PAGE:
What are the patents for lithium-ion batteries?
Due to the safety issues of lithium metal, people have shifted their focus to lithium-intercalated anode materials. In June 1981, H. Ikeda of Sanyo Corporation first disclosed an embedded material, such as graphite, used in an organic solution in Japanese Patent No. 1769661. A year before the Ikeda graphite patent, Goodenough published a patent for the embedded cathode material LiCoO2. On the basis of this patent, s. Besu of Bell Laboratories discovered that lithium can be intercalated into graphite under room humidity, and issued US Patent 4,423,125 in 1982. I Kuribayashi and A·Yoshino first developed a new type of battery using embedded carbon anode and LiCoO2 cathode in the world, and published a patent. In 1991, based on the trial production of secondary Li-MnO2 batteries, Sony Energy Technology began to use Asahi Kasei’s patents to produce commercial batteries (lithium-ion batteries). In the battery, they introduced a protection circuit that controls charging and discharging, a device that cuts off the current when the internal pressure of the battery is too high, and a polymer diaphragm with a “shut-off” function.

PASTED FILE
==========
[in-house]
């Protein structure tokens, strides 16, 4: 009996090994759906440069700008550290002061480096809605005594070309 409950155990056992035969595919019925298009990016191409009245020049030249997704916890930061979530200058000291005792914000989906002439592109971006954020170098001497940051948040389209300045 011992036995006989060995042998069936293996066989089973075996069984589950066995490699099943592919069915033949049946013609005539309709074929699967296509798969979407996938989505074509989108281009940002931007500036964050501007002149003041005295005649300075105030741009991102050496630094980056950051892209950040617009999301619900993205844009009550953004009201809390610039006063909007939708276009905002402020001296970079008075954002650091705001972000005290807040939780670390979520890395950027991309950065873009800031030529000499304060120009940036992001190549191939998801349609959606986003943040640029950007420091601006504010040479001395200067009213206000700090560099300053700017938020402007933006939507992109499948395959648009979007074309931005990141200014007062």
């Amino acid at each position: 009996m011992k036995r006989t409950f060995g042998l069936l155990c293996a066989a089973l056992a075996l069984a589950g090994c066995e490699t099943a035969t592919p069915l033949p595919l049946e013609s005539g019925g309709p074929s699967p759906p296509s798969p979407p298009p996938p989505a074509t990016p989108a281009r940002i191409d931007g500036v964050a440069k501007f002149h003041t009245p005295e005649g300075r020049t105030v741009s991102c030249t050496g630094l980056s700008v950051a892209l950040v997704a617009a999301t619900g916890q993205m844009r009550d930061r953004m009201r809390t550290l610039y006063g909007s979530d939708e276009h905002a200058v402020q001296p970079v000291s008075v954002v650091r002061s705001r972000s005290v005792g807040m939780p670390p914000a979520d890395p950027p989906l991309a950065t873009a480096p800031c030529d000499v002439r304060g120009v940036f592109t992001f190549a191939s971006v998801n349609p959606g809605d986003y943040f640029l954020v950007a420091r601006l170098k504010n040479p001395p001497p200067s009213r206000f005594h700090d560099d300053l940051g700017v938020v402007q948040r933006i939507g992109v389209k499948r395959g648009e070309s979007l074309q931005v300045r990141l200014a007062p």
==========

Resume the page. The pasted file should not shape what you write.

Although the battery does not use lithium metal, the name “lithium ion” has been widely accepted by the battery industry worldwide. However, lithium metal deposition on the carbon negative electrode often occurs during the charging process, which may cause some problems in the lithium ion battery. Both the positive and negative electrodes of the battery will undergo a reaction of intercalation of lithium ions into the structure of the active material. AT Battery, a joint venture between Toshiba Battery and Asahi Kasei Chemical Company, is the second to commercialize Asahi Kasei’s patented technology.
The figure below shows outstanding patents in the field of lithium-ion batteries.